Two people have contracted a potentially deadly strain of E.coli and are being treated in hospital.
Five cases of the infection are being investigated but only two people have the O157 strain, NHS Orkney said.
The cases are not linked, according to the health board.
Dr Louise Wilson, director of public health for NHS Orkney, said: "The cases have occurred in two different areas of Orkney and there is no current indication that there is a link between the cases in these two areas.
"When we start an investigation it is not uncommon to find other people with symptoms or who are positive on testing.
"We are working closely with the environmental health team from OIC (Orkney Islands Council) to try and identify a source for the infections and the investigation is ongoing.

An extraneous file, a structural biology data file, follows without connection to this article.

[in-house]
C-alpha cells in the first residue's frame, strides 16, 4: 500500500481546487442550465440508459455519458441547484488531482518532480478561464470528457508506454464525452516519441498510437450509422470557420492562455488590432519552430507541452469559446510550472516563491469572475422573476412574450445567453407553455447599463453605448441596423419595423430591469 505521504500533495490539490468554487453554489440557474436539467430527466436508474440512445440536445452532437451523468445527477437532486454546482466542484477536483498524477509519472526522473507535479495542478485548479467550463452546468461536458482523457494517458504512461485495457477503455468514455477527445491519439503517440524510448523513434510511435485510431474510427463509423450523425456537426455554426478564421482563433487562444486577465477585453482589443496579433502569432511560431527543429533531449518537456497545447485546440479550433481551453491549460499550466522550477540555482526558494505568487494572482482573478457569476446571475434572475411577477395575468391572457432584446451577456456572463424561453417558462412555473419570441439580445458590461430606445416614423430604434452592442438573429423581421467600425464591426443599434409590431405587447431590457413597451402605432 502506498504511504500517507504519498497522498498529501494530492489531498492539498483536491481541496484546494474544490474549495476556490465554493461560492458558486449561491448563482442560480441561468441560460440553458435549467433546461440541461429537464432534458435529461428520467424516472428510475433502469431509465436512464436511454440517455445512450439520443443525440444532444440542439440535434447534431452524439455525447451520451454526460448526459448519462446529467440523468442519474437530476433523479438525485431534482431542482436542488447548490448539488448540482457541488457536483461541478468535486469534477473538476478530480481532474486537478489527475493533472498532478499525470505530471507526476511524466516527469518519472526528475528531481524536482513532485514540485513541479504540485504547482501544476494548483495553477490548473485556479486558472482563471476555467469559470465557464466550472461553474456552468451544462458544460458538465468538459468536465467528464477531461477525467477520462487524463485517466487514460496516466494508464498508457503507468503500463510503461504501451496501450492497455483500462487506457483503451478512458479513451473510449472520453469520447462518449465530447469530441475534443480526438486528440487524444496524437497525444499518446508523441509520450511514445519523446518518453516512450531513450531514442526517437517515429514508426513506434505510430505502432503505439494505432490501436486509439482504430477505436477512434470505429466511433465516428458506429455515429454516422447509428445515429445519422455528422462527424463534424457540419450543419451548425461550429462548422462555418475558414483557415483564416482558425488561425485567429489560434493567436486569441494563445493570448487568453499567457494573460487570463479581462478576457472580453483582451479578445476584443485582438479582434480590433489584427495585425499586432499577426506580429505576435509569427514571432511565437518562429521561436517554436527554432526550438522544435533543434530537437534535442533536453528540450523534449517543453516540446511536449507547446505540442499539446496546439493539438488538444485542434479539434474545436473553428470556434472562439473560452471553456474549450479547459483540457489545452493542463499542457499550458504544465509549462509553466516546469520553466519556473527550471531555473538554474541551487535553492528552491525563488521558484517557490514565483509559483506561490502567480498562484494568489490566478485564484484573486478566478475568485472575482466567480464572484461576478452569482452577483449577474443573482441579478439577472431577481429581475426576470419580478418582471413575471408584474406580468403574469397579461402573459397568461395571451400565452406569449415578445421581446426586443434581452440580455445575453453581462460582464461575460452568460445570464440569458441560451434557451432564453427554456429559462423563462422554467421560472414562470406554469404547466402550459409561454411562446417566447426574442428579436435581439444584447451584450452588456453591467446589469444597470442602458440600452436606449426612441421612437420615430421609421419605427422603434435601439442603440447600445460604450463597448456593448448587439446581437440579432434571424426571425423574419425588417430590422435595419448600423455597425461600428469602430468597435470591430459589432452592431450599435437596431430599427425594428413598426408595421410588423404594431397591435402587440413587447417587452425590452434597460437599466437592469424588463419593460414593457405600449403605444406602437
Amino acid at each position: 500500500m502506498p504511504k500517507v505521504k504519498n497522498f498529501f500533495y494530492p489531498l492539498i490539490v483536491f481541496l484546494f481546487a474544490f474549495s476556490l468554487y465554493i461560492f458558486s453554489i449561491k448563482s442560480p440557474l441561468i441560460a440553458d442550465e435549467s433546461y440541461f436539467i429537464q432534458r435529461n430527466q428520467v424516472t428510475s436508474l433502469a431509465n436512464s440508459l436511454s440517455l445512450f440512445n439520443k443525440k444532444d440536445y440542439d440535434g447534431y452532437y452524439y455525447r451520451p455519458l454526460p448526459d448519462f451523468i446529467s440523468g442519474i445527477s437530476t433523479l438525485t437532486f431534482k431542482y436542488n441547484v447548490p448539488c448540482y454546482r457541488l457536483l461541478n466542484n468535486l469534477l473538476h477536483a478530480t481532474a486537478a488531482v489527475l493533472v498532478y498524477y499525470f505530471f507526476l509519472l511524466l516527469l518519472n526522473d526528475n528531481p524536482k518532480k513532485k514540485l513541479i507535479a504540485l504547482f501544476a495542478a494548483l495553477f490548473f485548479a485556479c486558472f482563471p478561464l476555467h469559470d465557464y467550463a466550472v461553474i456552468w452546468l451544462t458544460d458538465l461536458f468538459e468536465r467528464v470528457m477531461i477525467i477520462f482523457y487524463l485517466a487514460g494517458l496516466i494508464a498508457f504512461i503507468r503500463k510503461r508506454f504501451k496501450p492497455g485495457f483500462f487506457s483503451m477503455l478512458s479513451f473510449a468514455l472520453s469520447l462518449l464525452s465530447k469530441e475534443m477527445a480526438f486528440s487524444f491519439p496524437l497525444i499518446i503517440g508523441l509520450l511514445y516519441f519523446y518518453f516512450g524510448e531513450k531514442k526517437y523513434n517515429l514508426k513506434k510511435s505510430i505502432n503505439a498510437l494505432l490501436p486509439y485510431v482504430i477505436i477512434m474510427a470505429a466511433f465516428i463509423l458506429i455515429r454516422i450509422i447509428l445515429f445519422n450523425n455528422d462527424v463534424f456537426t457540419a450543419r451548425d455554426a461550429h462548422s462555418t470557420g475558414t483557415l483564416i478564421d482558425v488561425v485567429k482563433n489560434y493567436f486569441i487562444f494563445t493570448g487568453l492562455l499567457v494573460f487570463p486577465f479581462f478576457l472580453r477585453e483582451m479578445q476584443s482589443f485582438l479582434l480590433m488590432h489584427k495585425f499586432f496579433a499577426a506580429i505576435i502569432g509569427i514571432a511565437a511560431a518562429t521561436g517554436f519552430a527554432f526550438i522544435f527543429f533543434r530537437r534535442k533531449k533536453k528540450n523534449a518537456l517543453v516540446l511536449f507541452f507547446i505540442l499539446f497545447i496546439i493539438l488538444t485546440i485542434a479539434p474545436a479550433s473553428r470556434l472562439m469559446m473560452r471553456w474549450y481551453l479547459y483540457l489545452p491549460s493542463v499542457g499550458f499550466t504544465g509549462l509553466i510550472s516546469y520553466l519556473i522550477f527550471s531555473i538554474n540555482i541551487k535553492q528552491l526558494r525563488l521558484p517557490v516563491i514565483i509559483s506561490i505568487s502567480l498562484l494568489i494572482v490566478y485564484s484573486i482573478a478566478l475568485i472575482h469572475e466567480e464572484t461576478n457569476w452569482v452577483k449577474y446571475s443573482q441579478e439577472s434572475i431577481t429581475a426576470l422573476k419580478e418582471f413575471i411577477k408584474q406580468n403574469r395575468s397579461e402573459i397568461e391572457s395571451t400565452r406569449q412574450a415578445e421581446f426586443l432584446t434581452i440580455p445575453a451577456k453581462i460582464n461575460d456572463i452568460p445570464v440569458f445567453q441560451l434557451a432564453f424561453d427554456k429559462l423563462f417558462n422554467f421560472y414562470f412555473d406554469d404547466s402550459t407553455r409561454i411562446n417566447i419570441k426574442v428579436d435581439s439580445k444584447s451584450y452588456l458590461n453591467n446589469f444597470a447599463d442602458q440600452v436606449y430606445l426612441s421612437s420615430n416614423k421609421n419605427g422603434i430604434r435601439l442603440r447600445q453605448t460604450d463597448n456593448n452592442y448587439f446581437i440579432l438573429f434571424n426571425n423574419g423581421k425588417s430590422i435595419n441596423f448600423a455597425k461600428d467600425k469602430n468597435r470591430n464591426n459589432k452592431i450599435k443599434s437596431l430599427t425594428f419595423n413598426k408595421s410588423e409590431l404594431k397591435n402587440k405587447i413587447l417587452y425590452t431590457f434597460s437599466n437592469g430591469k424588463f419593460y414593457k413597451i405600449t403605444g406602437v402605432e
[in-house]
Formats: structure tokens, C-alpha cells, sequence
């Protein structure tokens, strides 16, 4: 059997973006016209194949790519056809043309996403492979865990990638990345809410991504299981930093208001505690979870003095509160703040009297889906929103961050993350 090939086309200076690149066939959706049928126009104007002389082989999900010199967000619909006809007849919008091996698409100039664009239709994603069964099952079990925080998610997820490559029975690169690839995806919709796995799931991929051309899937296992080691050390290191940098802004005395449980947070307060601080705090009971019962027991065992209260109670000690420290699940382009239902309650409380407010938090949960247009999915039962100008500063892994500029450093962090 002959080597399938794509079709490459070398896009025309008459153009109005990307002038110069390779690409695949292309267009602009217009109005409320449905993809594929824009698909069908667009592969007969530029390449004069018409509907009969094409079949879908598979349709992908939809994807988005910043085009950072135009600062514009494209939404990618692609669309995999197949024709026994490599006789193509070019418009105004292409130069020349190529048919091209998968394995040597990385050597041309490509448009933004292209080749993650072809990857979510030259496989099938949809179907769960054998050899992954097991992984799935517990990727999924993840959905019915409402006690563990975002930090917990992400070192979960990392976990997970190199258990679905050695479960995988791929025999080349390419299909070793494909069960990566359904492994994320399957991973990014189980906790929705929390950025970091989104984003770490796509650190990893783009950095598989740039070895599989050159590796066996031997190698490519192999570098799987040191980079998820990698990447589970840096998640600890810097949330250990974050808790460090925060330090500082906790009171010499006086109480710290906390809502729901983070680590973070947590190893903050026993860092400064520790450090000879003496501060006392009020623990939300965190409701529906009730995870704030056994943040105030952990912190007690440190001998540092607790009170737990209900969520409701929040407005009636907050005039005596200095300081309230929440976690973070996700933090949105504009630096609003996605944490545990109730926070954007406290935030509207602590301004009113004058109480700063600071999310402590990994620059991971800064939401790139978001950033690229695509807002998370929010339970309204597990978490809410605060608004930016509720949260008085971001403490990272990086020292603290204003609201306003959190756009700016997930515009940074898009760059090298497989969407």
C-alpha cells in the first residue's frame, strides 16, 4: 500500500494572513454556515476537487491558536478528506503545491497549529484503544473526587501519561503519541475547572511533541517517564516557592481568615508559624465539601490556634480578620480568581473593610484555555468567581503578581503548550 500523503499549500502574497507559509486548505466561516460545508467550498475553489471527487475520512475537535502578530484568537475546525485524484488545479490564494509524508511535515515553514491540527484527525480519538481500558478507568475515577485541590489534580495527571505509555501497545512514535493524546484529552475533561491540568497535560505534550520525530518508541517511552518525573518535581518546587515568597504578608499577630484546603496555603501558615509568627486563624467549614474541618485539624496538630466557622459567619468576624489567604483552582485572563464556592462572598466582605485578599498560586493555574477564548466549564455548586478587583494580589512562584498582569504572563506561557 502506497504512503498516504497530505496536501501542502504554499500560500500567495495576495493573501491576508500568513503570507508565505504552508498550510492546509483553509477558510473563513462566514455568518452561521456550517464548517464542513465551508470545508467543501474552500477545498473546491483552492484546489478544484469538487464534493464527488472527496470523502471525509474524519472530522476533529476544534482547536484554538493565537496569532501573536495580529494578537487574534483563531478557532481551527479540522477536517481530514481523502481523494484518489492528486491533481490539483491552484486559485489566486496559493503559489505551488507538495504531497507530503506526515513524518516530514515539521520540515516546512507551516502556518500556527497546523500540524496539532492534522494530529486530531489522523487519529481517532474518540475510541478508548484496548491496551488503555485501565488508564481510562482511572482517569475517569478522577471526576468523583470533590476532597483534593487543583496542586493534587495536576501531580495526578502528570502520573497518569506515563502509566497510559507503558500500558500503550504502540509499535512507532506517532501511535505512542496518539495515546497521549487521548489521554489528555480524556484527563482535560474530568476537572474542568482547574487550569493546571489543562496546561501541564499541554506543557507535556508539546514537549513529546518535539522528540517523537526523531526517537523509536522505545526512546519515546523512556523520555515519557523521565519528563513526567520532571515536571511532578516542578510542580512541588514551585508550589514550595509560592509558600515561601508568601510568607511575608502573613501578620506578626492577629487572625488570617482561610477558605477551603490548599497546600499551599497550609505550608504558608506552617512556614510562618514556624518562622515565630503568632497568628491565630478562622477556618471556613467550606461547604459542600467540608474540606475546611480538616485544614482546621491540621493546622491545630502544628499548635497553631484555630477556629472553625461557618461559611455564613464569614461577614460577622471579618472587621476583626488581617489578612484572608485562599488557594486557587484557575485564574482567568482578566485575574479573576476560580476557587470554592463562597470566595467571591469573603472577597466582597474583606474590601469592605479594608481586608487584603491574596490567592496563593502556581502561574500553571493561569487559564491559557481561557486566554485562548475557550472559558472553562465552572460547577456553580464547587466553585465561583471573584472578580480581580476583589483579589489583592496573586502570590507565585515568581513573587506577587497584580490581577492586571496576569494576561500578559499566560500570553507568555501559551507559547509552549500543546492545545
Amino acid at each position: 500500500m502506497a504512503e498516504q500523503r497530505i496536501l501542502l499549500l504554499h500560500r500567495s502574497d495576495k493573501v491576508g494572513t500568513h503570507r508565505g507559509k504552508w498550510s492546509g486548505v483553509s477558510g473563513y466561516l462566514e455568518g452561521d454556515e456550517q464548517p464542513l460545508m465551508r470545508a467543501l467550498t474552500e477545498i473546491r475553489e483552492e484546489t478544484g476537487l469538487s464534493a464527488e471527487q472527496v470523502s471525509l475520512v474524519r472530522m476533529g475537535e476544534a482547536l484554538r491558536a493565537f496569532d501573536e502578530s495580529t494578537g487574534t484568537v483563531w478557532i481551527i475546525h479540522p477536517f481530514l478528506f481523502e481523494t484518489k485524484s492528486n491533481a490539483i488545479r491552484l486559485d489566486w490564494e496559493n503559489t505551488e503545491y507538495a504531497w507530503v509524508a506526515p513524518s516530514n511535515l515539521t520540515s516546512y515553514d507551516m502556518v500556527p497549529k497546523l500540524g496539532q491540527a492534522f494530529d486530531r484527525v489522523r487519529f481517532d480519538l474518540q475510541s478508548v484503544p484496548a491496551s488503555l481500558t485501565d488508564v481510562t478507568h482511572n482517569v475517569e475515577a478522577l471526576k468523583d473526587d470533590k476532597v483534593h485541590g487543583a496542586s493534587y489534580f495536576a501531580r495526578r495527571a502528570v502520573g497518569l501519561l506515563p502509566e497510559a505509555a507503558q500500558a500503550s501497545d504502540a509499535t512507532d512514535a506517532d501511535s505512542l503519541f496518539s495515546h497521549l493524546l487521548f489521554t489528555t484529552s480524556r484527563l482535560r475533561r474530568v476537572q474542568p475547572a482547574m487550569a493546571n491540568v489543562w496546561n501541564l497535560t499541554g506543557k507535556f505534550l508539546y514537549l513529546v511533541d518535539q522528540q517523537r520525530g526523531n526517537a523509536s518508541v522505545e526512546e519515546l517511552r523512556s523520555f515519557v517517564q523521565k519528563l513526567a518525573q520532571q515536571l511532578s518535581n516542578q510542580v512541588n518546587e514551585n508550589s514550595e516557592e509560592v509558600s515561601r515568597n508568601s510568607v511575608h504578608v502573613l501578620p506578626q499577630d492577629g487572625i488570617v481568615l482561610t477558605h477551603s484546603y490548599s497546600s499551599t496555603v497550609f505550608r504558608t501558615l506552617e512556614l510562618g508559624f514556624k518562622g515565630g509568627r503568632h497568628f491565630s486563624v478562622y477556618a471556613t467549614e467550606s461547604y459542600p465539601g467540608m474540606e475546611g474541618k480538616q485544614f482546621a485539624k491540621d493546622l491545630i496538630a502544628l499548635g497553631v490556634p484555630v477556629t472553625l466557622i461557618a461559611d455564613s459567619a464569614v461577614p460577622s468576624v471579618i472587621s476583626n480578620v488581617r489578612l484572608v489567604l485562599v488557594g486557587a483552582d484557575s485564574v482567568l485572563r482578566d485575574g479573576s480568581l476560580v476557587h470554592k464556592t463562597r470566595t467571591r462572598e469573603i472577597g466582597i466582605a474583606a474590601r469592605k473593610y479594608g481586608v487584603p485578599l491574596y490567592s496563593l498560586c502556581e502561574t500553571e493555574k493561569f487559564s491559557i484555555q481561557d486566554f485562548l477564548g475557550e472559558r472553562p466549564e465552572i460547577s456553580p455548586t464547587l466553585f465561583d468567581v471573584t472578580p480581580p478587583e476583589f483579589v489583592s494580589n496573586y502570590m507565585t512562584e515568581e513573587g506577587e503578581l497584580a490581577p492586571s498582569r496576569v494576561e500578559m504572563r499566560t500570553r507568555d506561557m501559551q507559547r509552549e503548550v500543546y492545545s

"E.coli O157 infections are often associated with environmental exposure but can also be food-related.
"One of the simplest things that can be done to prevent infection with E.coli O157 is to wash your hands thoroughly after using the toilet or changing nappies and before preparing or eating food. It is also important to wash your hands after contact with animals or their environment."
E.coli O157 is a bacterium which lives in the gut of animals such as cattle, sheep, deer and goats. It can also be carried by pets and wild birds.
In humans, the toxins that the O157 strain produces can cause diarrhoea and kidney failure as well as other illnesses. Young children and older people are said to be at the greatest risk.